If it hadn't been for a kingly blunder, the stately RMS Queen Mary would have been named RMS Queen Victoria.
That had been the intention of Sir Percy Gates, chairman of the Cunard Line, whose ships' names had always ended in the vowels ia.
When Sir Percy mentioned to King George V that he would like to name Cunard's "Project 534" after England's greatest Queen, the king replied: "My wife would be delighted." It then became a question of . . . noblesse oblige.
The 81,000-ton ship sailed long and proudly as a floating resort, was purchased by the City of Long Beach in 1967, and continues to serve in retirement as a hotel and Long Beach Harbor's main attraction, along with Howard Hughes' Spruce Goose and Londontowne, under the management since 1980 of the Wrather Port Properties. The former ocean liner is visited an average of 2.5 million people each year.
During a recent stay aboard, Capt. John Gregory, who lends both his British accent and his wit to ship's functions, in addition to officiating at more than 500 marriage ceremonies each year, had some fascinating facts to share about the formidable 16-deck ship.
"The ship has 10 miles of teak decking, three acres of open deck space, it is 1,119 feet long, it has 2,000 portholes and 10 million rivets," the captain said, adding that the ship was launched in 1934, but only embarked on its maiden voyage from Southampton to New York on Sept. 26, 1936.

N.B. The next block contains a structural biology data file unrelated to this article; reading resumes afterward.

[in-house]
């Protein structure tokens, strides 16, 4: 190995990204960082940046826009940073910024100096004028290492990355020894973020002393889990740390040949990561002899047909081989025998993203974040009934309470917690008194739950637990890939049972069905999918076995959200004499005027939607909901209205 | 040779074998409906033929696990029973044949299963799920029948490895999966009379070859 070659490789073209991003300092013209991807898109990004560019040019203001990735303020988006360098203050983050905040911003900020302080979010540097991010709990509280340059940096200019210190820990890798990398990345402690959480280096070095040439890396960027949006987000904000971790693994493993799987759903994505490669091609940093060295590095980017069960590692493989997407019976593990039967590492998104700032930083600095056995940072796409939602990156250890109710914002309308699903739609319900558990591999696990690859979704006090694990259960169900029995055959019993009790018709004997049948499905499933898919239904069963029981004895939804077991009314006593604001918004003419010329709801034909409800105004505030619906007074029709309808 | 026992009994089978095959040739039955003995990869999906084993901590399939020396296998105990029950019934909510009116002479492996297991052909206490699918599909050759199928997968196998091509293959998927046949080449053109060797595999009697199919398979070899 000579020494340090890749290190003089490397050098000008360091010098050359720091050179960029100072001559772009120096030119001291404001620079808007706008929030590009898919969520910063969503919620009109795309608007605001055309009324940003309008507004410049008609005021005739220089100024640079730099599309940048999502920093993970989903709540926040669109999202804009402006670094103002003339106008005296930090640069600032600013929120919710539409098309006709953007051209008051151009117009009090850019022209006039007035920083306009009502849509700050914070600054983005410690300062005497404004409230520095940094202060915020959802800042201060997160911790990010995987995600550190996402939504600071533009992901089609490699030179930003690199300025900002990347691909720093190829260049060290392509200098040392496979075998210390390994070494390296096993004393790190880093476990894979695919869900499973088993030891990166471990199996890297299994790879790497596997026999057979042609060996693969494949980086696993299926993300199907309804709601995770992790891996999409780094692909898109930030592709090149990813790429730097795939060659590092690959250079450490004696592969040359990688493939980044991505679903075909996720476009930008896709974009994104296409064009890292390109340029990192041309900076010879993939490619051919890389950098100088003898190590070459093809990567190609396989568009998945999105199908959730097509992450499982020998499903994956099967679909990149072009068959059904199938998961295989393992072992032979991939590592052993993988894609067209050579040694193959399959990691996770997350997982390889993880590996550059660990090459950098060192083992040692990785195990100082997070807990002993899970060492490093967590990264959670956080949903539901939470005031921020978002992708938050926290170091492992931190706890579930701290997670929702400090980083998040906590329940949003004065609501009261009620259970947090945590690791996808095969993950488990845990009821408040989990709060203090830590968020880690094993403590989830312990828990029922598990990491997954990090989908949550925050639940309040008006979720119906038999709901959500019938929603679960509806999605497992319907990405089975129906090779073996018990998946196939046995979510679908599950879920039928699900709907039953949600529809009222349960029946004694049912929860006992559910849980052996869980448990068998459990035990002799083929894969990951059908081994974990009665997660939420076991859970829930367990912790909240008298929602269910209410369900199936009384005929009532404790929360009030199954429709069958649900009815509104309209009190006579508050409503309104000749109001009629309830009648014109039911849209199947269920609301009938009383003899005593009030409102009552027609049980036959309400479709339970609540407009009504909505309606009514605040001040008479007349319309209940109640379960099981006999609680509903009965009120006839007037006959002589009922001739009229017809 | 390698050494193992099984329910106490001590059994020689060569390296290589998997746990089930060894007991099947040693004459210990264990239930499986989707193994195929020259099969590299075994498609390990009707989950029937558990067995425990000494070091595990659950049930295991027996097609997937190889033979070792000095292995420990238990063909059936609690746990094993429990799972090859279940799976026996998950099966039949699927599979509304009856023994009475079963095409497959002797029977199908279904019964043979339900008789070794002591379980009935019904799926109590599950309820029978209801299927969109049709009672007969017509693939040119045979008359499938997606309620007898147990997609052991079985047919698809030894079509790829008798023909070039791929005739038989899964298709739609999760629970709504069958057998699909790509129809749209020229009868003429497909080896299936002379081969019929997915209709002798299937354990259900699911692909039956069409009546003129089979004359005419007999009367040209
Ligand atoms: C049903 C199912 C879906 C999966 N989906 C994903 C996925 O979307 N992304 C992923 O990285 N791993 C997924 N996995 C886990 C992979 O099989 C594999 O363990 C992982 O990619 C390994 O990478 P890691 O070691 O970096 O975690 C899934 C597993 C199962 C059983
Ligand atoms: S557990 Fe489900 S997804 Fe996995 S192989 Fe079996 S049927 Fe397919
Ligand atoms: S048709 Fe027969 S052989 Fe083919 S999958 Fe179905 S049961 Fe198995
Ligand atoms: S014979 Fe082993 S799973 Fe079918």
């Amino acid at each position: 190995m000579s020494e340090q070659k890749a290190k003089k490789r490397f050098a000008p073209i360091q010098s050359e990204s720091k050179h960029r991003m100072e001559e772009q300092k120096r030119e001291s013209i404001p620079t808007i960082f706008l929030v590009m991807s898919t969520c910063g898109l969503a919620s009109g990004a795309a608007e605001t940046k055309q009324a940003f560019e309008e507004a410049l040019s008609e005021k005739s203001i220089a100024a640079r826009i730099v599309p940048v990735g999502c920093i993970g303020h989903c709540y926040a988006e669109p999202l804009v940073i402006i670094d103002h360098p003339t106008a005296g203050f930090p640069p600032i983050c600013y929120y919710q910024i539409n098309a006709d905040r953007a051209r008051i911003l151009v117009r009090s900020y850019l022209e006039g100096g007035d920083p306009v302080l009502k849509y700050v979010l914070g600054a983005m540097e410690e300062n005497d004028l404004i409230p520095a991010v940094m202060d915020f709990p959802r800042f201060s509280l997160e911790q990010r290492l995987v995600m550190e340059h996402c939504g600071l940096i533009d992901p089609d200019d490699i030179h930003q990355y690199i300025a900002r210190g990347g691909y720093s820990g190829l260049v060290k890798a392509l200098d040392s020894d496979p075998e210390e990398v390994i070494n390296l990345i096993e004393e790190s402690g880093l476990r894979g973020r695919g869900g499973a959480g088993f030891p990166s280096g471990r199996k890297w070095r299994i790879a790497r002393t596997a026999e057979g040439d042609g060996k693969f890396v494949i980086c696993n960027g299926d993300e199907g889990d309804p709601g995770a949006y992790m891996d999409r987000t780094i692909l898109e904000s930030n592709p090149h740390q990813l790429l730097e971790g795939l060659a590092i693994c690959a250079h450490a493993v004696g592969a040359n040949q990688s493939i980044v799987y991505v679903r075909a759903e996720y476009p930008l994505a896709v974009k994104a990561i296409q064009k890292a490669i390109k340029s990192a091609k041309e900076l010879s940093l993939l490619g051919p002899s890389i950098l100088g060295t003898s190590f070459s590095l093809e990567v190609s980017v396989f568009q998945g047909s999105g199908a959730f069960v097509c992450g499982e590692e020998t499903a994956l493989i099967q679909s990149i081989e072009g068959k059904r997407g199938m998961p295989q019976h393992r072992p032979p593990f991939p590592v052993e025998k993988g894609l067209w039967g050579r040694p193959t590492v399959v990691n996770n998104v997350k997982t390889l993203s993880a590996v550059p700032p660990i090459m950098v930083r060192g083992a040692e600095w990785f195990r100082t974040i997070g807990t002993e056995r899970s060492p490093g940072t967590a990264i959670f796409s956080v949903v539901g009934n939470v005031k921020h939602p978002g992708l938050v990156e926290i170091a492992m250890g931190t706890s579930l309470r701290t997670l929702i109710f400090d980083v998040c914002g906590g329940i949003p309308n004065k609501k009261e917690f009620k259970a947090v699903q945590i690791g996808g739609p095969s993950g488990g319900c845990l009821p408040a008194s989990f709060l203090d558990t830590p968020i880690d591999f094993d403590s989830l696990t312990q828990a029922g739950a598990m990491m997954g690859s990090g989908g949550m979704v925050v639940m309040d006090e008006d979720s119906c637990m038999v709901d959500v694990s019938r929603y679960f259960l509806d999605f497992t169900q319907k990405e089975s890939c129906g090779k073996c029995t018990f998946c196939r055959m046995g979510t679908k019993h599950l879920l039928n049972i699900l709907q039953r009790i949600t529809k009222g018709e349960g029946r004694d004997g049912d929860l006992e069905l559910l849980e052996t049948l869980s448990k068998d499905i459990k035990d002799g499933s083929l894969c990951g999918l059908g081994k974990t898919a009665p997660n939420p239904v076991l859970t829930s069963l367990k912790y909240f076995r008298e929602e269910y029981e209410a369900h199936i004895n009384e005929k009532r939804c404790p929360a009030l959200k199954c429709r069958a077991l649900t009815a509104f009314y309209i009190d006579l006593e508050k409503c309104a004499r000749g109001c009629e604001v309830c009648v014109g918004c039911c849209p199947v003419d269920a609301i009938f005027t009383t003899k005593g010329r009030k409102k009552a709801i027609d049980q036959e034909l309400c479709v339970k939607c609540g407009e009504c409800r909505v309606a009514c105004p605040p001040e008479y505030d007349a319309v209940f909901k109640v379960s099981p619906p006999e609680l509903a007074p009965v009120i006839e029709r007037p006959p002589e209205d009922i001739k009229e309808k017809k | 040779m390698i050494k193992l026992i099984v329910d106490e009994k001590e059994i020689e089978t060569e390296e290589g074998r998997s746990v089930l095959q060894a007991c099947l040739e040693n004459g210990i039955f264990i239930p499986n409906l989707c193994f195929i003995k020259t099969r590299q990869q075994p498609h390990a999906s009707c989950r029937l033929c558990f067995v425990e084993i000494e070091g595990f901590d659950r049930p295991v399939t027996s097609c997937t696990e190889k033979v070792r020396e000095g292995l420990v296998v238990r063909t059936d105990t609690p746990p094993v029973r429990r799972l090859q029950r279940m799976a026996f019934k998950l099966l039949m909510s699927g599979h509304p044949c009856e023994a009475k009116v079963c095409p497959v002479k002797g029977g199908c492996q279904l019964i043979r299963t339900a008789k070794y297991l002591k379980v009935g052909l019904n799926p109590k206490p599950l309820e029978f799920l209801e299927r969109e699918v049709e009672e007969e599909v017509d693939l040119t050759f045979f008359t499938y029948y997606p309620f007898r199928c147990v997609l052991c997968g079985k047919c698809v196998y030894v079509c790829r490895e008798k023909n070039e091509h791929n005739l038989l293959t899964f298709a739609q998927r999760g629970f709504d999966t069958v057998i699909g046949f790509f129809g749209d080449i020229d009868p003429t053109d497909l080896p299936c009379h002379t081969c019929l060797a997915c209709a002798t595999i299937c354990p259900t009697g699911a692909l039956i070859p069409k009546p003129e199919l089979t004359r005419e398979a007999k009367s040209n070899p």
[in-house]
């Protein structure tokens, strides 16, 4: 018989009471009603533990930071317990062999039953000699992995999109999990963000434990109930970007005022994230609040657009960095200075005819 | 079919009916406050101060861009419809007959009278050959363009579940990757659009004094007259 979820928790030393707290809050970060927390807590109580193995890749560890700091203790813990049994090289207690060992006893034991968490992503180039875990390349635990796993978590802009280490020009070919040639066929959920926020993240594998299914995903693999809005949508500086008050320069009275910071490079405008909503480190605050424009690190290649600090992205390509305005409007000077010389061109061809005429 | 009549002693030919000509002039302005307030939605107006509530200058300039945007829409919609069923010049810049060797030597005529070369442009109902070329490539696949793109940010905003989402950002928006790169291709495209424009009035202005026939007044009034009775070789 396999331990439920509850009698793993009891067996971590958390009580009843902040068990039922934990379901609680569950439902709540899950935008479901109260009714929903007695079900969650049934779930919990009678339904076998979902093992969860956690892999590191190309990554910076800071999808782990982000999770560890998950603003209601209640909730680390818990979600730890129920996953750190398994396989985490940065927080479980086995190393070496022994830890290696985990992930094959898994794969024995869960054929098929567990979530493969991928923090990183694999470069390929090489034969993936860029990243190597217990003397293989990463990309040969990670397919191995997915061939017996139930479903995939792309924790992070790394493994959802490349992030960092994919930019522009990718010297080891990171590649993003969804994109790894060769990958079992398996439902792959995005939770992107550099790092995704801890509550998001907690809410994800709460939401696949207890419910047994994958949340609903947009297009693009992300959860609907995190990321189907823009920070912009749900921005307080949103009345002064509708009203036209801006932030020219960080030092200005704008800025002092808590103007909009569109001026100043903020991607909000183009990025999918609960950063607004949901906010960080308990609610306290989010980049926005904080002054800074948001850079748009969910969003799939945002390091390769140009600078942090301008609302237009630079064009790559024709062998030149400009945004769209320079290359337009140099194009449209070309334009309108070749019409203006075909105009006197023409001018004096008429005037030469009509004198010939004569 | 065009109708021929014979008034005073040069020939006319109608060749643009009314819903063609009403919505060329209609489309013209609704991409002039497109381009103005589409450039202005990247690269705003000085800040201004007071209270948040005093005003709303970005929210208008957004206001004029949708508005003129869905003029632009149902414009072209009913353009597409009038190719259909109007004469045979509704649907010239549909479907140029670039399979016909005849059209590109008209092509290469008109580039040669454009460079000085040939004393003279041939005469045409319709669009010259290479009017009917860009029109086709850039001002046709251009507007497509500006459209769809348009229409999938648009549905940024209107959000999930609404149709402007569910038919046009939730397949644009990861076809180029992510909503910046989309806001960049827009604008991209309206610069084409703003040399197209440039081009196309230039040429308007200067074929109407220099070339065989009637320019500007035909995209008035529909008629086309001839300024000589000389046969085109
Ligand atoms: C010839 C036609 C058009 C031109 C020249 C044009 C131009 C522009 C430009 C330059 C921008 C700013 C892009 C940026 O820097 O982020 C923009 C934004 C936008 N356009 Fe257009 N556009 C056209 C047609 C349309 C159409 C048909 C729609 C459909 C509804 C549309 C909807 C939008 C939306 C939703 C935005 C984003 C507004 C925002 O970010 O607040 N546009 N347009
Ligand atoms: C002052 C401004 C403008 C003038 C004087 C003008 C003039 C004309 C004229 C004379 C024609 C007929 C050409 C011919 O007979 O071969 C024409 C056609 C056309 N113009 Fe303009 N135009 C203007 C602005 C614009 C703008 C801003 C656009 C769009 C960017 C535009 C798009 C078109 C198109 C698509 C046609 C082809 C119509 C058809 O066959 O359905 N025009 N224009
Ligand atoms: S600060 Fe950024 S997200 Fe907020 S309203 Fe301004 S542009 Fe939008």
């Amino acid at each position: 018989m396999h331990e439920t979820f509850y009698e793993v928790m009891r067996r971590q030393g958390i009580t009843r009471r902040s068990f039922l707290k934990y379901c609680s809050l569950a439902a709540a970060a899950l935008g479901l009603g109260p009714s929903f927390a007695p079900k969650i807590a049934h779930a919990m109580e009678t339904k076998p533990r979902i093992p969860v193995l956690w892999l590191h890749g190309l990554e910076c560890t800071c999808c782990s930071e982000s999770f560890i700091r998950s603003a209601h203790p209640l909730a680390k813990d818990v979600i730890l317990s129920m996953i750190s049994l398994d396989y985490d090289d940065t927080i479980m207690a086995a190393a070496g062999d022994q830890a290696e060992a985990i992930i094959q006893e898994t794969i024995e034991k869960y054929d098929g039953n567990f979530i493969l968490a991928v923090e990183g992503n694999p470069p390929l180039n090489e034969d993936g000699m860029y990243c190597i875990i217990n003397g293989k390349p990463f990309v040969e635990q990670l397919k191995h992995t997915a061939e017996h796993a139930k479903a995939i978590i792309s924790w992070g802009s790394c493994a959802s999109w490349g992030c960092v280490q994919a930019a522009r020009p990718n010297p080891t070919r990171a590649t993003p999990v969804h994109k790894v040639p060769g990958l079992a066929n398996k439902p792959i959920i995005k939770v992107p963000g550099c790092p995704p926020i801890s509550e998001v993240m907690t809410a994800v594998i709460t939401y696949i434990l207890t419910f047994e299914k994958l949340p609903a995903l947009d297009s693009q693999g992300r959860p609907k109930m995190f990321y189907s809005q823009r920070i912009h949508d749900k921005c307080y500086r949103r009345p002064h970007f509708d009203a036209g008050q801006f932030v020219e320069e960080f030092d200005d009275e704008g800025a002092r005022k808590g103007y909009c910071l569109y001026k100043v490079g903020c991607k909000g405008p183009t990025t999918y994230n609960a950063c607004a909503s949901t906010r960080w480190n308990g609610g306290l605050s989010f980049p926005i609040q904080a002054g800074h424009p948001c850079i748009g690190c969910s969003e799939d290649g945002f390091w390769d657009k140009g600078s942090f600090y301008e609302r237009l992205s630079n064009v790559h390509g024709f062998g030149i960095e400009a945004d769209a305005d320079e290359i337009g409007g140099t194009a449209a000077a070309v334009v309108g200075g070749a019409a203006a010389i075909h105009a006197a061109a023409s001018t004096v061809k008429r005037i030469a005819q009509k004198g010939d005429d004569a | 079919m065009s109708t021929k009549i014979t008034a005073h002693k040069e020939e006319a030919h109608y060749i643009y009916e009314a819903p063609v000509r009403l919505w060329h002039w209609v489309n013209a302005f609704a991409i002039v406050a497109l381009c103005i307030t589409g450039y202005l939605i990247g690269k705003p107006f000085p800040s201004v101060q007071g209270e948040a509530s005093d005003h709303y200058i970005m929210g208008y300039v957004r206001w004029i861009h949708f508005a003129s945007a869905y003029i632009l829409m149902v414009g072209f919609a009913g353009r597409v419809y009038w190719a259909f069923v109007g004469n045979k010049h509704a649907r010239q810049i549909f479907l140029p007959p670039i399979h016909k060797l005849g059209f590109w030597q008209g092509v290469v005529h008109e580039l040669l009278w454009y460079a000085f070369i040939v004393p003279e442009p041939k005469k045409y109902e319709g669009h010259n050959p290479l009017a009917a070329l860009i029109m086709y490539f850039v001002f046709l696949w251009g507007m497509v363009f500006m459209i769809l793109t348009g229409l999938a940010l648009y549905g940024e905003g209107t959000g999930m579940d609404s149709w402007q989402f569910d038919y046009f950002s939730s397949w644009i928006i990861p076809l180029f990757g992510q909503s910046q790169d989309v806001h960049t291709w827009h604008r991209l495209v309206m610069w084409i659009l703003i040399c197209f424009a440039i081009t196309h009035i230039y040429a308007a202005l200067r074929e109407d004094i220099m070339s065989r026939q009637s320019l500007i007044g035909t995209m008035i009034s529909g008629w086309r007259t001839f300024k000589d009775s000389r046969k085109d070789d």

The sumptuous interior of the Queen Mary includes the 9,000-square-foot Grand Salon and the 5,600-square-foot Queen's salon, both furnished with priceless original art of the Art Deco period, and first-class cabins paneled in matched zebrano burl wood with their original bath fixtures that include a choice of fresh or saltwater taps.
The mirrors are tinted pink to enhance the complexion of those who felt seasick, and miniaturized furniture is designed to give the illusion of larger quarters. And there are two friendly ghosts aboard, so they say, the favorite being the Lady in Green who drowned in the first-class swimming pool.
Pets are forbidden aboard, today's visitors to the Queen Mary are told. With one exception: a saucy pooch named Happy, the captain's inseparable companion for the past 10 years. "A spoiled cockapoo and very happy," he chuckles.